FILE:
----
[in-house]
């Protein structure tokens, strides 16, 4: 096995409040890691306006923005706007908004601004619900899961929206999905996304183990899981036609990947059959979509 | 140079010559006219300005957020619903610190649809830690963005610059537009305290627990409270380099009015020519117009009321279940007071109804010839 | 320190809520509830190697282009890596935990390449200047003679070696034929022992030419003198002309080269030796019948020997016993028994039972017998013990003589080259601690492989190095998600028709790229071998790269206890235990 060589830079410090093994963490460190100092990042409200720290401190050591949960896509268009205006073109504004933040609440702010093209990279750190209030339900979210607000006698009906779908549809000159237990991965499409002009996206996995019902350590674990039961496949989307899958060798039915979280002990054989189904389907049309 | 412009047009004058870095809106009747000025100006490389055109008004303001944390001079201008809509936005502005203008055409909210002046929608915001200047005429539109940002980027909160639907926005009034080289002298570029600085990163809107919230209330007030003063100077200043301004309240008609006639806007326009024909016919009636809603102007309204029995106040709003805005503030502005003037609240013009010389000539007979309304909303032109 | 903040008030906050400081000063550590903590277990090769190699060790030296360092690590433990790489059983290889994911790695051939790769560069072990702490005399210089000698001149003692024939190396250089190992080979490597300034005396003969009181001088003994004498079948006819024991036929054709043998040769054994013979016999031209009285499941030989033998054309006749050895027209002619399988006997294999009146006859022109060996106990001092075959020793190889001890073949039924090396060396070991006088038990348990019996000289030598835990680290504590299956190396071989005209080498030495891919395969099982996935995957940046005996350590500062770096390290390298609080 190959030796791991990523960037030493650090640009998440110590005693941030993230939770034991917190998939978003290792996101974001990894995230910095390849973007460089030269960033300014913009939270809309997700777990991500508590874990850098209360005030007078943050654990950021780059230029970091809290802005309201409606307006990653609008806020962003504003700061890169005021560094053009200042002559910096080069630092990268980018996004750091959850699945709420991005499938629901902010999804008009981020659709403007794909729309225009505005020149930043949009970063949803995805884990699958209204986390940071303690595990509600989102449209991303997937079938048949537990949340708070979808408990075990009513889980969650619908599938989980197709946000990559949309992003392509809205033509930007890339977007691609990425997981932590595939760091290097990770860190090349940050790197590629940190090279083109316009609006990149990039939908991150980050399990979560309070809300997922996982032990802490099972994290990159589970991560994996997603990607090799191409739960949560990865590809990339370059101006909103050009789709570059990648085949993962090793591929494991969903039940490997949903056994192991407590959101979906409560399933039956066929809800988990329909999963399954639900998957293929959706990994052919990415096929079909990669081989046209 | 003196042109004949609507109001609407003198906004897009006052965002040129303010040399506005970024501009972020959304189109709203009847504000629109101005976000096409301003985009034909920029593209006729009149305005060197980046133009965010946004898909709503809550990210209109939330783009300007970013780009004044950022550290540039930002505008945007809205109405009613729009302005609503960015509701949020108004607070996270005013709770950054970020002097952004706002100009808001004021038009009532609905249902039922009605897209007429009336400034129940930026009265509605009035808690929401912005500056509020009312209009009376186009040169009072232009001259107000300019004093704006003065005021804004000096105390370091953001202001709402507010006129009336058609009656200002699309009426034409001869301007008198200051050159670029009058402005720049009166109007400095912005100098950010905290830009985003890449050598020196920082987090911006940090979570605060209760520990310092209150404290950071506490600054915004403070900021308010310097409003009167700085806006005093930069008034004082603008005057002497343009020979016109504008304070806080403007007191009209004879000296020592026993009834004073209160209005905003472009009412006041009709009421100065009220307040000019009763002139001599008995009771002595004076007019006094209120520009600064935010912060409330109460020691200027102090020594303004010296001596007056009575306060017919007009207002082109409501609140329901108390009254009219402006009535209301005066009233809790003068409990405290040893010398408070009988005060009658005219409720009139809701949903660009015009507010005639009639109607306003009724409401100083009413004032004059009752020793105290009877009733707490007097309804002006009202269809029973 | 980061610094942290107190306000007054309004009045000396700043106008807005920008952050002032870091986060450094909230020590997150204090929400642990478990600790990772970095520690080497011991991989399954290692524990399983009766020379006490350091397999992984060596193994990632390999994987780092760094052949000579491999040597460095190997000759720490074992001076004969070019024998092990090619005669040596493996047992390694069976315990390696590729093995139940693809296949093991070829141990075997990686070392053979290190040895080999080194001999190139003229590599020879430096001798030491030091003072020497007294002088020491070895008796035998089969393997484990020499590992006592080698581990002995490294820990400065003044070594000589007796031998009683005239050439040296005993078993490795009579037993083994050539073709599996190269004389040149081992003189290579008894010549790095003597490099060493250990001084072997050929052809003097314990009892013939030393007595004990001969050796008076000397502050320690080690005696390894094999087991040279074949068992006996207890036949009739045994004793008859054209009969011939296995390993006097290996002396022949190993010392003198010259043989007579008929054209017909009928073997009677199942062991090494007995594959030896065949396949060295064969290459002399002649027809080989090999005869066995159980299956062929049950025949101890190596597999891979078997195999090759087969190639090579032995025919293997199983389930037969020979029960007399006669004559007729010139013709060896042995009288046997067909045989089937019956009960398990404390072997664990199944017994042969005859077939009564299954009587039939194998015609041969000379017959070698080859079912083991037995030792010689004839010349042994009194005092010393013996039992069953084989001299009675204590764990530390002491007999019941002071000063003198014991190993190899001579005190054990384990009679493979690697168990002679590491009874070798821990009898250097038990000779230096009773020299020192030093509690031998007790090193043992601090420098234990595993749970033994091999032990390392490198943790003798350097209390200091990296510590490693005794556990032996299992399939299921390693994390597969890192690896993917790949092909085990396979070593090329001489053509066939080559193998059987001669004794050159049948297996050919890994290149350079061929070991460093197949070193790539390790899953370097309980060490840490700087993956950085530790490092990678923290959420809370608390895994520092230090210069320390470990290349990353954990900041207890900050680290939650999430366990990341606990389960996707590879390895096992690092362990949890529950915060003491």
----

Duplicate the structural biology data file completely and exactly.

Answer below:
[in-house]
């Protein structure tokens, strides 16, 4: 096995409040890691306006923005706007908004601004619900899961929206999905996304183990899981036609990947059959979509 | 140079010559006219300005957020619903610190649809830690963005610059537009305290627990409270380099009015020519117009009321279940007071109804010839 | 320190809520509830190697282009890596935990390449200047003679070696034929022992030419003198002309080269030796019948020997016993028994039972017998013990003589080259601690492989190095998600028709790229071998790269206890235990 060589830079410090093994963490460190100092990042409200720290401190050591949960896509268009205006073109504004933040609440702010093209990279750190209030339900979210607000006698009906779908549809000159237990991965499409002009996206996995019902350590674990039961496949989307899958060798039915979280002990054989189904389907049309 | 412009047009004058870095809106009747000025100006490389055109008004303001944390001079201008809509936005502005203008055409909210002046929608915001200047005429539109940002980027909160639907926005009034080289002298570029600085990163809107919230209330007030003063100077200043301004309240008609006639806007326009024909016919009636809603102007309204029995106040709003805005503030502005003037609240013009010389000539007979309304909303032109 | 903040008030906050400081000063550590903590277990090769190699060790030296360092690590433990790489059983290889994911790695051939790769560069072990702490005399210089000698001149003692024939190396250089190992080979490597300034005396003969009181001088003994004498079948006819024991036929054709043998040769054994013979016999031209009285499941030989033998054309006749050895027209002619399988006997294999009146006859022109060996106990001092075959020793190889001890073949039924090396060396070991006088038990348990019996000289030598835990680290504590299956190396071989005209080498030495891919395969099982996935995957940046005996350590500062770096390290390298609080 190959030796791991990523960037030493650090640009998440110590005693941030993230939770034991917190998939978003290792996101974001990894995230910095390849973007460089030269960033300014913009939270809309997700777990991500508590874990850098209360005030007078943050654990950021780059230029970091809290802005309201409606307006990653609008806020962003504003700061890169005021560094053009200042002559910096080069630092990268980018996004750091959850699945709420991005499938629901902010999804008009981020659709403007794909729309225009505005020149930043949009970063949803995805884990699958209204986390940071303690595990509600989102449209991303997937079938048949537990949340708070979808408990075990009513889980969650619908599938989980197709946000990559949309992003392509809205033509930007890339977007691609990425997981932590595939760091290097990770860190090349940050790197590629940190090279083109316009609006990149990039939908991150980050399990979560309070809300997922996982032990802490099972994290990159589970991560994996997603990607090799191409739960949560990865590809990339370059101006909103050009789709570059990648085949993962090793591929494991969903039940490997949903056994192991407590959101979906409560399933039956066929809800988990329909999963399954639900998957293929959706990994052919990415096929079909990669081989046209 | 003196042109004949609507109001609407003198906004897009006052965002040129303010040399506005970024501009972020959304189109709203009847504000629109101005976000096409301003985009034909920029593209006729009149305005060197980046133009965010946004898909709503809550990210209109939330783009300007970013780009004044950022550290540039930002505008945007809205109405009613729009302005609503960015509701949020108004607070996270005013709770950054970020002097952004706002100009808001004021038009009532609905249902039922009605897209007429009336400034129940930026009265509605009035808690929401912005500056509020009312209009009376186009040169009072232009001259107000300019004093704006003065005021804004000096105390370091953001202001709402507010006129009336058609009656200002699309009426034409001869301007008198200051050159670029009058402005720049009166109007400095912005100098950010905290830009985003890449050598020196920082987090911006940090979570605060209760520990310092209150404290950071506490600054915004403070900021308010310097409003009167700085806006005093930069008034004082603008005057002497343009020979016109504008304070806080403007007191009209004879000296020592026993009834004073209160209005905003472009009412006041009709009421100065009220307040000019009763002139001599008995009771002595004076007019006094209120520009600064935010912060409330109460020691200027102090020594303004010296001596007056009575306060017919007009207002082109409501609140329901108390009254009219402006009535209301005066009233809790003068409990405290040893010398408070009988005060009658005219409720009139809701949903660009015009507010005639009639109607306003009724409401100083009413004032004059009752020793105290009877009733707490007097309804002006009202269809029973 | 980061610094942290107190306000007054309004009045000396700043106008807005920008952050002032870091986060450094909230020590997150204090929400642990478990600790990772970095520690080497011991991989399954290692524990399983009766020379006490350091397999992984060596193994990632390999994987780092760094052949000579491999040597460095190997000759720490074992001076004969070019024998092990090619005669040596493996047992390694069976315990390696590729093995139940693809296949093991070829141990075997990686070392053979290190040895080999080194001999190139003229590599020879430096001798030491030091003072020497007294002088020491070895008796035998089969393997484990020499590992006592080698581990002995490294820990400065003044070594000589007796031998009683005239050439040296005993078993490795009579037993083994050539073709599996190269004389040149081992003189290579008894010549790095003597490099060493250990001084072997050929052809003097314990009892013939030393007595004990001969050796008076000397502050320690080690005696390894094999087991040279074949068992006996207890036949009739045994004793008859054209009969011939296995390993006097290996002396022949190993010392003198010259043989007579008929054209017909009928073997009677199942062991090494007995594959030896065949396949060295064969290459002399002649027809080989090999005869066995159980299956062929049950025949101890190596597999891979078997195999090759087969190639090579032995025919293997199983389930037969020979029960007399006669004559007729010139013709060896042995009288046997067909045989089937019956009960398990404390072997664990199944017994042969005859077939009564299954009587039939194998015609041969000379017959070698080859079912083991037995030792010689004839010349042994009194005092010393013996039992069953084989001299009675204590764990530390002491007999019941002071000063003198014991190993190899001579005190054990384990009679493979690697168990002679590491009874070798821990009898250097038990000779230096009773020299020192030093509690031998007790090193043992601090420098234990595993749970033994091999032990390392490198943790003798350097209390200091990296510590490693005794556990032996299992399939299921390693994390597969890192690896993917790949092909085990396979070593090329001489053509066939080559193998059987001669004794050159049948297996050919890994290149350079061929070991460093197949070193790539390790899953370097309980060490840490700087993956950085530790490092990678923290959420809370608390895994520092230090210069320390470990290349990353954990900041207890900050680290939650999430366990990341606990389960996707590879390895096992690092362990949890529950915060003491």